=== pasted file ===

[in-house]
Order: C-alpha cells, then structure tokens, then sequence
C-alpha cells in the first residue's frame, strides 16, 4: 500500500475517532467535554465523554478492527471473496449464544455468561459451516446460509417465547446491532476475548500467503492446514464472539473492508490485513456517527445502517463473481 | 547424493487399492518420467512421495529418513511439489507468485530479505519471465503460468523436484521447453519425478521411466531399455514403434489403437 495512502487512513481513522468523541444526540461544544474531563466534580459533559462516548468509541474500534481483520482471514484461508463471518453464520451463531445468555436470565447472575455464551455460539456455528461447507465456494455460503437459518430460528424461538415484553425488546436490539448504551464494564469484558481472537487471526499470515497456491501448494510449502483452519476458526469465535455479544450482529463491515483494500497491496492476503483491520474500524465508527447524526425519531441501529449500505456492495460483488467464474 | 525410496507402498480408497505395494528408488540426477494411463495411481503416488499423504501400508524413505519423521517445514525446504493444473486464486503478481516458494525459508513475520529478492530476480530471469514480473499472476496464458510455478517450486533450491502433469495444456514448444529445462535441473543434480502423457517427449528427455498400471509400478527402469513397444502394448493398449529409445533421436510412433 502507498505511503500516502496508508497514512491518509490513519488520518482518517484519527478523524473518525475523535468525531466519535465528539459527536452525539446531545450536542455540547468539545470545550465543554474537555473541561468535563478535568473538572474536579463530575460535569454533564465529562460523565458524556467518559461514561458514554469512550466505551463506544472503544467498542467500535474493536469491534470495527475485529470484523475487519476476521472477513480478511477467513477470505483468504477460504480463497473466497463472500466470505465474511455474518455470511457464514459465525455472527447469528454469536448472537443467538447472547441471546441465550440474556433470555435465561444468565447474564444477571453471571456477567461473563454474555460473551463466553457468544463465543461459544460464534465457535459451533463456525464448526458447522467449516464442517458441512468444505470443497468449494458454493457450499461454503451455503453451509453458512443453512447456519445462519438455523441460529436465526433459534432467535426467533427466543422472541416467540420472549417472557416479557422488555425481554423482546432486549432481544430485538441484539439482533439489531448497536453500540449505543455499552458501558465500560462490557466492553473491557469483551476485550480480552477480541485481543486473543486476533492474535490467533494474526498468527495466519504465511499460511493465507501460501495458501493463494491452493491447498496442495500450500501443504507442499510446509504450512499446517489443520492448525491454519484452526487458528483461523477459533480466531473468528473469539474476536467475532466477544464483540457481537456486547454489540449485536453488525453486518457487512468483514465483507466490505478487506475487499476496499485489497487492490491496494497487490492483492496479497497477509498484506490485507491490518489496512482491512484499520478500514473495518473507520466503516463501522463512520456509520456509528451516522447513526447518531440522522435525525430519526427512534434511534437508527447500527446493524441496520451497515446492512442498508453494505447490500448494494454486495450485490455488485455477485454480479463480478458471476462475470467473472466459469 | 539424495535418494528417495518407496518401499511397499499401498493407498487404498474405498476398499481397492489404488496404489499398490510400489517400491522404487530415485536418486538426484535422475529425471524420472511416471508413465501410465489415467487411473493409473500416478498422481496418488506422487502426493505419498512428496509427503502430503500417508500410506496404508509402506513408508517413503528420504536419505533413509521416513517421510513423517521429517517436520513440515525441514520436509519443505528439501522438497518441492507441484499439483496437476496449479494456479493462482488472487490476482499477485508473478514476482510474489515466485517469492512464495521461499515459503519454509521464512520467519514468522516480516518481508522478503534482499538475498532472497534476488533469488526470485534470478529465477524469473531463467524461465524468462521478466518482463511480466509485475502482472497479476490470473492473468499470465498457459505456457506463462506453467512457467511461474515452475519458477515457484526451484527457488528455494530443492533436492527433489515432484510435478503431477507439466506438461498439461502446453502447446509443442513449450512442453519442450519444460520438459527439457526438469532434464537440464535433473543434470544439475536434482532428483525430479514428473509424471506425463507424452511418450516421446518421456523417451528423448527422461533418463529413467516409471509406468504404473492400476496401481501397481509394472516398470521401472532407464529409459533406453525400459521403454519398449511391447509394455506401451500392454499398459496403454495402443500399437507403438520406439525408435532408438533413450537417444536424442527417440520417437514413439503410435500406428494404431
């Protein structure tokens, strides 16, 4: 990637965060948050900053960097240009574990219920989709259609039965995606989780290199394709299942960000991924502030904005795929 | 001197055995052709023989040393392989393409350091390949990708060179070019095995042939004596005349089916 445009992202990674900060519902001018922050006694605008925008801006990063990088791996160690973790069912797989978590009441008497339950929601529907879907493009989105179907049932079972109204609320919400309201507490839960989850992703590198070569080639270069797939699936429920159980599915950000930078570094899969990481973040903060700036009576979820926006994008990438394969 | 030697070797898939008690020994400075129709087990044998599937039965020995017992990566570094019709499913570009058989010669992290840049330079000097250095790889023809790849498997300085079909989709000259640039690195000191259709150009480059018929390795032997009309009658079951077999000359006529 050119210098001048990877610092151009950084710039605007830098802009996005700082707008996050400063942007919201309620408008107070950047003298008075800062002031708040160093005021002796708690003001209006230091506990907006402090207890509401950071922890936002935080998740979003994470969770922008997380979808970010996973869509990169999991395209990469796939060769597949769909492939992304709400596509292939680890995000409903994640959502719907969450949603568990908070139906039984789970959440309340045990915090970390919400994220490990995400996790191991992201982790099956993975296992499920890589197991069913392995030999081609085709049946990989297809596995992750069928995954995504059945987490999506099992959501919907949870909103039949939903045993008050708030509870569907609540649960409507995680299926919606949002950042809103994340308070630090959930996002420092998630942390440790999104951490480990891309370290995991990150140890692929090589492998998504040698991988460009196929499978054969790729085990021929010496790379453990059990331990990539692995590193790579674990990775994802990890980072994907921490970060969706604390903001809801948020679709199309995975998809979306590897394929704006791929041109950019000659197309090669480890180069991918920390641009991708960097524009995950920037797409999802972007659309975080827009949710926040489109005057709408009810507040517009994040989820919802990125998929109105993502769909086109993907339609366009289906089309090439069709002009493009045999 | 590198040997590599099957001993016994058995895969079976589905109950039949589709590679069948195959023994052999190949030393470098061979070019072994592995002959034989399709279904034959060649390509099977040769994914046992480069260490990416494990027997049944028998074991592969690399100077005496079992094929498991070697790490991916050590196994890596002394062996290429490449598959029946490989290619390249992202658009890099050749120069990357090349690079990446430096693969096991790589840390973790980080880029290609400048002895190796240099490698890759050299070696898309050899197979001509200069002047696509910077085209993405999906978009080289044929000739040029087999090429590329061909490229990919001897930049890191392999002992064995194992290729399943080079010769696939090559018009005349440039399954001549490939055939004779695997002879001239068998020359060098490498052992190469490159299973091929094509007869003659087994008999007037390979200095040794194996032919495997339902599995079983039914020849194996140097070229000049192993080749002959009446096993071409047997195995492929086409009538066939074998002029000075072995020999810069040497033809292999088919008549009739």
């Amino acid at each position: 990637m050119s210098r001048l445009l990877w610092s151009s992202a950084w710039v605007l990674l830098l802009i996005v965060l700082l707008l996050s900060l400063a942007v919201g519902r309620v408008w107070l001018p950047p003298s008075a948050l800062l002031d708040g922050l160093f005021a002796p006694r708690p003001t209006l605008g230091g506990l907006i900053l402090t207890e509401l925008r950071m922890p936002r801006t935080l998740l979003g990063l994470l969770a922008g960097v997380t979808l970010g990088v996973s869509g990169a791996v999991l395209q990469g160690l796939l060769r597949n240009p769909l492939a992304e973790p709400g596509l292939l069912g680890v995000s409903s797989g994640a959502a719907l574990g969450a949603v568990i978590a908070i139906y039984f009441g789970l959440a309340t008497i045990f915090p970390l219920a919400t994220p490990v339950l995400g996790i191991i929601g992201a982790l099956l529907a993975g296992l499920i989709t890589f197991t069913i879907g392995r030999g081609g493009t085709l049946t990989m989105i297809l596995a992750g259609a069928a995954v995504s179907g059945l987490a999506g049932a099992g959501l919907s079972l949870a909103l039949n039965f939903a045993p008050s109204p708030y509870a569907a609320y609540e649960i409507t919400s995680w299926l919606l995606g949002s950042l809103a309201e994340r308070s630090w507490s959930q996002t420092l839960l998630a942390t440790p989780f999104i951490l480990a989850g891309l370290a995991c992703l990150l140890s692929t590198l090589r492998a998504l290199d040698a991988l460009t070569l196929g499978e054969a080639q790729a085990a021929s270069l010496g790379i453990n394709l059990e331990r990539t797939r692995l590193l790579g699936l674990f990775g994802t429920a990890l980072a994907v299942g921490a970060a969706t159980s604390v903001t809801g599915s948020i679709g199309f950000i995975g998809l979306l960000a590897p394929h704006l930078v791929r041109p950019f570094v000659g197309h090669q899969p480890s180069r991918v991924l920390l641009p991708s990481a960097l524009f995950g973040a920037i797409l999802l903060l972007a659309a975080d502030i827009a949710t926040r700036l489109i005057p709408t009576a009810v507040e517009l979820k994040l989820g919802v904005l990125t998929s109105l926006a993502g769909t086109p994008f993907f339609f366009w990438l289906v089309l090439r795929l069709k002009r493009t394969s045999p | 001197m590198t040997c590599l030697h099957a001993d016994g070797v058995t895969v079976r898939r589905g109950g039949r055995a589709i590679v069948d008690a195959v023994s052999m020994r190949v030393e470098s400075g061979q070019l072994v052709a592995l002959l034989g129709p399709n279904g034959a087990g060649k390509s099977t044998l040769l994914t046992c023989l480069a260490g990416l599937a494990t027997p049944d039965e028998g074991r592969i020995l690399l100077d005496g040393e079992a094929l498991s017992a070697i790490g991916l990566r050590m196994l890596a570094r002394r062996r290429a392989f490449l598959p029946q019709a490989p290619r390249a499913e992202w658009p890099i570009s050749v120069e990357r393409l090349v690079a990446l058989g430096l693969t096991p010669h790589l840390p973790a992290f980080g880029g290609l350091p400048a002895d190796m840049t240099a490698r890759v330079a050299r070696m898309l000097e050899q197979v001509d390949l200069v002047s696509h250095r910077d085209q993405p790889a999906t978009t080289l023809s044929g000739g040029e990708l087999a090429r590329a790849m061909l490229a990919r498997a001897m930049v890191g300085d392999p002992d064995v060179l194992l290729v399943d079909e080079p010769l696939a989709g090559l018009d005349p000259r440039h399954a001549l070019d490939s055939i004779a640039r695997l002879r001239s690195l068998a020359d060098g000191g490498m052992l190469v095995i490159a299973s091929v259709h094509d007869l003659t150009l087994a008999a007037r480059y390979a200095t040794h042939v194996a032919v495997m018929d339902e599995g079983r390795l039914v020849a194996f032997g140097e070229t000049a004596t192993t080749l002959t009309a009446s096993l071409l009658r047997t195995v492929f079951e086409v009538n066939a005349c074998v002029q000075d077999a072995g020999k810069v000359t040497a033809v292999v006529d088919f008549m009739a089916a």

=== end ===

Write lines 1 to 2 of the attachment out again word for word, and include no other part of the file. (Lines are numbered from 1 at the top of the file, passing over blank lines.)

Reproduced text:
[in-house]
Order: C-alpha cells, then structure tokens, then sequence